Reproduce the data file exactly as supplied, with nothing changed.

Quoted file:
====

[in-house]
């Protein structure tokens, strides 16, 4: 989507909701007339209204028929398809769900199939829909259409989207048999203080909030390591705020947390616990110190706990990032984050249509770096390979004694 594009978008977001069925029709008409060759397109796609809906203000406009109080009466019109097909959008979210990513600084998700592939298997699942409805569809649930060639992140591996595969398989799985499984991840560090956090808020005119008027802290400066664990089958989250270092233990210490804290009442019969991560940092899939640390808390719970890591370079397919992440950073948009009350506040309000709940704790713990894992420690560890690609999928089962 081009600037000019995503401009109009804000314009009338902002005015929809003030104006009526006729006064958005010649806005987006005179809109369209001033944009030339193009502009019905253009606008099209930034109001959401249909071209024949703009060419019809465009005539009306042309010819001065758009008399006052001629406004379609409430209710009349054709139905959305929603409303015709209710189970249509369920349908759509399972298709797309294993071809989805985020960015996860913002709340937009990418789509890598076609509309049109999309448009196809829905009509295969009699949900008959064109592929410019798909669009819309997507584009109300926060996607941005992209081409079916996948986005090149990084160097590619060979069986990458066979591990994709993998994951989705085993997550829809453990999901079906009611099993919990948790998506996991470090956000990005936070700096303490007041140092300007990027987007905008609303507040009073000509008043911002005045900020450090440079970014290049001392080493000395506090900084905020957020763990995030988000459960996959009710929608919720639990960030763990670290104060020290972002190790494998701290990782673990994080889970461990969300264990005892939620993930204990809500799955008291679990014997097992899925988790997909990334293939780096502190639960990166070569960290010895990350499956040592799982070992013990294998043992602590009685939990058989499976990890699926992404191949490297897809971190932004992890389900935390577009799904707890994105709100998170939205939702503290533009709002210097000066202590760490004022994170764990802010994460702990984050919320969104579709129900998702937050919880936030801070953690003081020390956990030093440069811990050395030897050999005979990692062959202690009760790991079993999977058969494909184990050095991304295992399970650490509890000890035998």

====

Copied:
[in-house]
């Protein structure tokens, strides 16, 4: 989507909701007339209204028929398809769900199939829909259409989207048999203080909030390591705020947390616990110190706990990032984050249509770096390979004694 594009978008977001069925029709008409060759397109796609809906203000406009109080009466019109097909959008979210990513600084998700592939298997699942409805569809649930060639992140591996595969398989799985499984991840560090956090808020005119008027802290400066664990089958989250270092233990210490804290009442019969991560940092899939640390808390719970890591370079397919992440950073948009009350506040309000709940704790713990894992420690560890690609999928089962 081009600037000019995503401009109009804000314009009338902002005015929809003030104006009526006729006064958005010649806005987006005179809109369209001033944009030339193009502009019905253009606008099209930034109001959401249909071209024949703009060419019809465009005539009306042309010819001065758009008399006052001629406004379609409430209710009349054709139905959305929603409303015709209710189970249509369920349908759509399972298709797309294993071809989805985020960015996860913002709340937009990418789509890598076609509309049109999309448009196809829905009509295969009699949900008959064109592929410019798909669009819309997507584009109300926060996607941005992209081409079916996948986005090149990084160097590619060979069986990458066979591990994709993998994951989705085993997550829809453990999901079906009611099993919990948790998506996991470090956000990005936070700096303490007041140092300007990027987007905008609303507040009073000509008043911002005045900020450090440079970014290049001392080493000395506090900084905020957020763990995030988000459960996959009710929608919720639990960030763990670290104060020290972002190790494998701290990782673990994080889970461990969300264990005892939620993930204990809500799955008291679990014997097992899925988790997909990334293939780096502190639960990166070569960290010895990350499956040592799982070992013990294998043992602590009685939990058989499976990890699926992404191949490297897809971190932004992890389900935390577009799904707890994105709100998170939205939702503290533009709002210097000066202590760490004022994170764990802010994460702990984050919320969104579709129900998702937050919880936030801070953690003081020390956990030093440069811990050395030897050999005979990692062959202690009760790991079993999977058969494909184990050095991304295992399970650490509890000890035998």